They say beauty is in the eye of the beholder. Yet, who is the beholder of one’s beauty? The answer is meant to be different for everyone. However, on my recent stop to the women’s restroom in the Student Center, I revisited that phrase once more.
On the mirror’s right hand side, there is a sticker that gives students a warning. It reads, “Warning: Reflections in the mirror may be negatively affected by socially constructed ideas of ‘beauty,’” along with the Montclair State University logo. While it is a small sticker, the message behind it is both clear and powerful. My initial reaction was to look at myself in the mirror, and re-evaluate what I had thought all along.
Yet something felt wrong. I suddenly began to examine my reflection even more closely. I probed my hair, height and freckled skin as if something negative lurked underneath my perception. Then, the truth of its message had sunk in. Beneath the empowering first glance, I realized they were not “socially constructed ideas of beauty.” The beholder of beauty was society and its failure to reconstruct them.
Women at Montclair State have probably seen many of these stickers on mirrors in the bathrooms on campus. While they are likely meant to boost self-esteem, it still raises some questions. Is society’s impact on beauty so strong that students have to be warned to find beauty in themselves? If they are meant to warn students about their reflection, how can we find the proper one? One sticker cannot answer all these questions, but it can be a start.
Finding the proper reflection is hard, and finding a reflection based on “positively affected” ideas from society can be wrong as well. The best way to define beauty is by finding its core definition. I decided to research the term in the Merriam-Webster and Oxford dictionaries. Both define beauty in slightly different, but important ways.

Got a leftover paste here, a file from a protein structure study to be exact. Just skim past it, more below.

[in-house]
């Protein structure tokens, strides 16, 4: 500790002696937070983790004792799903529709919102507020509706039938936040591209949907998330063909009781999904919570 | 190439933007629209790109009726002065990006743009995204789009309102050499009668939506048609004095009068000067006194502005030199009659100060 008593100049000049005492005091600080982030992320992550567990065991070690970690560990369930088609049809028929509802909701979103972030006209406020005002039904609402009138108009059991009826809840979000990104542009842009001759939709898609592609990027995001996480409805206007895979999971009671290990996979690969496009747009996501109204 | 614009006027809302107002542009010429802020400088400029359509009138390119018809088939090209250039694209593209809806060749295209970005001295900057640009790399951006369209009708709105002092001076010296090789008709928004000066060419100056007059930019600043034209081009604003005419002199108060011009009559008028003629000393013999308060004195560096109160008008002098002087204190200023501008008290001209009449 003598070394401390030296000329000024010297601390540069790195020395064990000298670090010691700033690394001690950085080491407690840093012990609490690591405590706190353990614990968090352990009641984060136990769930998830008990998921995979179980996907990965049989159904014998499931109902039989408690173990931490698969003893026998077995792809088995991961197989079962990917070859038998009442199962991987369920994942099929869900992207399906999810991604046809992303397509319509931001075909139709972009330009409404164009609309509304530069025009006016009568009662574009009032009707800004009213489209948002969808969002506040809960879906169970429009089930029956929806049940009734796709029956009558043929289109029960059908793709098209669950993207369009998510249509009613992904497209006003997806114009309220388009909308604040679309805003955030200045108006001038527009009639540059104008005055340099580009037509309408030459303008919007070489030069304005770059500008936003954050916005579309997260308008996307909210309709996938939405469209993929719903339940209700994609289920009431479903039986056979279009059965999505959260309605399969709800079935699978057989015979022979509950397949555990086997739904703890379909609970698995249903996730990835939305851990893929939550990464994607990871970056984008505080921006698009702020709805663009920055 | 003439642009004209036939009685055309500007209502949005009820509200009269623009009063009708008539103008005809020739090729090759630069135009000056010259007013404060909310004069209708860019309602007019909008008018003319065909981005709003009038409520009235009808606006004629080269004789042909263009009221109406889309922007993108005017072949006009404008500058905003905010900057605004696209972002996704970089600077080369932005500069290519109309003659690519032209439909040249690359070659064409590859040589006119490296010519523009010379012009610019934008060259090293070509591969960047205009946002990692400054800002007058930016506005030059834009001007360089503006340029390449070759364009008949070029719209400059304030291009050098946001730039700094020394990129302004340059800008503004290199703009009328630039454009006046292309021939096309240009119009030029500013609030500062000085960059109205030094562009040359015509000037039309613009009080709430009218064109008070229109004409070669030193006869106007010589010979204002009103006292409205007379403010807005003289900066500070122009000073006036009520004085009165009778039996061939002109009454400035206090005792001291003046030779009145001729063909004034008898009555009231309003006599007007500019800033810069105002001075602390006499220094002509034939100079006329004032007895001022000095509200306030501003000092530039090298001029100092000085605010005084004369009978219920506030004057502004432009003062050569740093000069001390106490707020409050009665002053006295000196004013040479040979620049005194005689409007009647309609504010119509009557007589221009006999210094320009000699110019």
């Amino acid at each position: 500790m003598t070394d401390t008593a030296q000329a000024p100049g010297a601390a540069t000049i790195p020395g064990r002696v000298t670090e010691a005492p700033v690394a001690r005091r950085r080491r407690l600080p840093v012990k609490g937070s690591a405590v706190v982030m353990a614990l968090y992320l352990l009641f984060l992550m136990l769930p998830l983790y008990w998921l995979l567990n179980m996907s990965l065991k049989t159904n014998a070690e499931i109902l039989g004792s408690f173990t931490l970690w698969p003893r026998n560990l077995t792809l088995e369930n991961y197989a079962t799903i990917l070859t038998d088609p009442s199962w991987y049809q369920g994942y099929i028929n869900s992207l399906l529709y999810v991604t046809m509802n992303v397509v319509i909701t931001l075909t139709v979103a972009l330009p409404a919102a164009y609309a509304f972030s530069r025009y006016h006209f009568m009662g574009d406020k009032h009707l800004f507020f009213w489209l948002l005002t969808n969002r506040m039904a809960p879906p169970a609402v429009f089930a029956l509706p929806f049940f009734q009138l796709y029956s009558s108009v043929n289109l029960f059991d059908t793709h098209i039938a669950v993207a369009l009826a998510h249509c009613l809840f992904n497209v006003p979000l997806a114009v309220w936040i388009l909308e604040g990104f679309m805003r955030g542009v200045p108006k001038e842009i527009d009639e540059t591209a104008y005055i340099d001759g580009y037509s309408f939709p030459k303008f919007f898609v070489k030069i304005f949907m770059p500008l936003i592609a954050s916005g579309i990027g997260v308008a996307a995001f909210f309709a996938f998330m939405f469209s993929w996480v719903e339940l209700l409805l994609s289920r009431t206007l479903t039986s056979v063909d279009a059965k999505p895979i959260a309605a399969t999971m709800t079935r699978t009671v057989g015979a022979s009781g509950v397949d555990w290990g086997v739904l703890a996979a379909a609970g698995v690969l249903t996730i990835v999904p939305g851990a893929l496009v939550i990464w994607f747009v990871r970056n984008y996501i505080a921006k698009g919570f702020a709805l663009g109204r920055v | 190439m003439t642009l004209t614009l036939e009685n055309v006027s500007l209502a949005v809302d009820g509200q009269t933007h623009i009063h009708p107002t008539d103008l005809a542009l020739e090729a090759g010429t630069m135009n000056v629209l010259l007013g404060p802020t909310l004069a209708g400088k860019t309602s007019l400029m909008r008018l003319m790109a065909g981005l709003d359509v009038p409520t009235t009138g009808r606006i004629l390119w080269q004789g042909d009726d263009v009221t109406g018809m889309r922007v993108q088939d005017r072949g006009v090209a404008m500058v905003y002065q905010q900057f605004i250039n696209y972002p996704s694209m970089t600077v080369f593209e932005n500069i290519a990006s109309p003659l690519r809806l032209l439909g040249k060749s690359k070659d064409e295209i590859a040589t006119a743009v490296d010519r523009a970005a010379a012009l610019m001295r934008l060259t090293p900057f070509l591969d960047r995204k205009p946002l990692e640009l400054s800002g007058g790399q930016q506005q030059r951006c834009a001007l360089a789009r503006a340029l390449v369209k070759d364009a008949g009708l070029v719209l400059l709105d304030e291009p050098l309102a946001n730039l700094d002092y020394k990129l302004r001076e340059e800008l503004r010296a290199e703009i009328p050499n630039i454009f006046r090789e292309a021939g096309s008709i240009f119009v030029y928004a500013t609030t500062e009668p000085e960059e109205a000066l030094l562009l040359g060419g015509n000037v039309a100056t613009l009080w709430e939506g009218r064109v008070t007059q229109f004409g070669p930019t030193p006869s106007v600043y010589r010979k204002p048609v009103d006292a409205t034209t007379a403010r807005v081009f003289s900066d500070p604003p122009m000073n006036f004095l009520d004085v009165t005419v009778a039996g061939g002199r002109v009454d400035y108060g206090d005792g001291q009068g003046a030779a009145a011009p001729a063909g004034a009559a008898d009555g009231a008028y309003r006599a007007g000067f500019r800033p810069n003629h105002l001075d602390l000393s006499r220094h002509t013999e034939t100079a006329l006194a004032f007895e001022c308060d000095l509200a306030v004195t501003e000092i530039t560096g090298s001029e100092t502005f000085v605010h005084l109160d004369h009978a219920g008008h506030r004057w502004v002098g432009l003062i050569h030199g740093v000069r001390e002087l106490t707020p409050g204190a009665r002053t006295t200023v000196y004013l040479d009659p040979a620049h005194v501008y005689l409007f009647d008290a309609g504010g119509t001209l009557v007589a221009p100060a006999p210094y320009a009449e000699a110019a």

Merriam-Webster defines beauty as “the qualities in a person that gives pleasure to the senses…loveliness.” It uses an example of “a woman of great physical beauty.”
However, Oxford defines it as “a combination of qualities, such as shape, colour or form that pleases the aesthetic senses, especially the sight.” What is most striking is its second definition, which is “a combination of qualities that pleases the intellect.”
When comparing the two, Merriam-Webster seems to defines beauty as more of a person’s physical characteristics. Oxford, on the other hand, defines it as a way of being. Beauty has color and shape that pleases one’s eyes. Beauty has more depth than its own reflection. It also has intellect. One’s beauty can be their brains, artsiness, talents or even heart.
To conclude, our society is in need of reconstructing beauty. We can heed the warning signs and stray away from the dangers of misleading “socially constructed ideas.” Yet, at the end of the day, students can still face these mirrors and try to find what truly makes them beautiful. There are no road maps to find it, and society cannot even define it.
The answer is beyond the reflection in the mirror. Women and men are the beholders of their own individual beauty. Whether it is your kindness, brains, body, eyes, guitar chops or home runs, your beauty is defined by you. It reflects not only in mirrors, but in our words, actions and the people we touch. That is a principle we can carry with us here and after graduating Montclair State.